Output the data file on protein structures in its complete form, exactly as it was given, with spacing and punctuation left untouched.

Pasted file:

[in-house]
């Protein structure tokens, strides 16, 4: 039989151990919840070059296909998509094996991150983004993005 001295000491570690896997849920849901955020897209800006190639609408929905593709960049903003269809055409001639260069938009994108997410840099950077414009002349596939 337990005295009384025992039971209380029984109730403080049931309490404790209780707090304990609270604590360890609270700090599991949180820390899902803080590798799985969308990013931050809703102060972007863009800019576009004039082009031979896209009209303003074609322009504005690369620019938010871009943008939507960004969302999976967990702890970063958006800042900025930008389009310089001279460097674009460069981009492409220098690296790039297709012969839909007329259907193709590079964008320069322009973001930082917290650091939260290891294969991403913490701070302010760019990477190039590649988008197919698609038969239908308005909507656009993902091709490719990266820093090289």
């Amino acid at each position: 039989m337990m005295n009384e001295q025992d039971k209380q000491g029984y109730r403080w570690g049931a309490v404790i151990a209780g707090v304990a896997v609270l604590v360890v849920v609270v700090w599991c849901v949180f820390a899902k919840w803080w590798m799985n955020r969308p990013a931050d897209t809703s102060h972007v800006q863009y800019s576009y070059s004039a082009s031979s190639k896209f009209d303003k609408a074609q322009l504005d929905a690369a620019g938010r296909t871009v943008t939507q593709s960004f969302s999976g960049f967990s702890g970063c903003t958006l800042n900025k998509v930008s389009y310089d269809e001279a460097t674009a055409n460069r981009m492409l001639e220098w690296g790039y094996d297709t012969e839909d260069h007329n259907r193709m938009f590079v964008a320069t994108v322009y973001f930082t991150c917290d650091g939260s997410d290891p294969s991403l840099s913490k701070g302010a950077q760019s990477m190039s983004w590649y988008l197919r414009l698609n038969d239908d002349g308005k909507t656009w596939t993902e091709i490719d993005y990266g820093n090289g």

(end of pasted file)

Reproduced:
[in-house]
């Protein structure tokens, strides 16, 4: 039989151990919840070059296909998509094996991150983004993005 001295000491570690896997849920849901955020897209800006190639609408929905593709960049903003269809055409001639260069938009994108997410840099950077414009002349596939 337990005295009384025992039971209380029984109730403080049931309490404790209780707090304990609270604590360890609270700090599991949180820390899902803080590798799985969308990013931050809703102060972007863009800019576009004039082009031979896209009209303003074609322009504005690369620019938010871009943008939507960004969302999976967990702890970063958006800042900025930008389009310089001279460097674009460069981009492409220098690296790039297709012969839909007329259907193709590079964008320069322009973001930082917290650091939260290891294969991403913490701070302010760019990477190039590649988008197919698609038969239908308005909507656009993902091709490719990266820093090289």
């Amino acid at each position: 039989m337990m005295n009384e001295q025992d039971k209380q000491g029984y109730r403080w570690g049931a309490v404790i151990a209780g707090v304990a896997v609270l604590v360890v849920v609270v700090w599991c849901v949180f820390a899902k919840w803080w590798m799985n955020r969308p990013a931050d897209t809703s102060h972007v800006q863009y800019s576009y070059s004039a082009s031979s190639k896209f009209d303003k609408a074609q322009l504005d929905a690369a620019g938010r296909t871009v943008t939507q593709s960004f969302s999976g960049f967990s702890g970063c903003t958006l800042n900025k998509v930008s389009y310089d269809e001279a460097t674009a055409n460069r981009m492409l001639e220098w690296g790039y094996d297709t012969e839909d260069h007329n259907r193709m938009f590079v964008a320069t994108v322009y973001f930082t991150c917290d650091g939260s997410d290891p294969s991403l840099s913490k701070g302010a950077q760019s990477m190039s983004w590649y988008l197919r414009l698609n038969d239908d002349g308005k909507t656009w596939t993902e091709i490719d993005y990266g820093n090289g």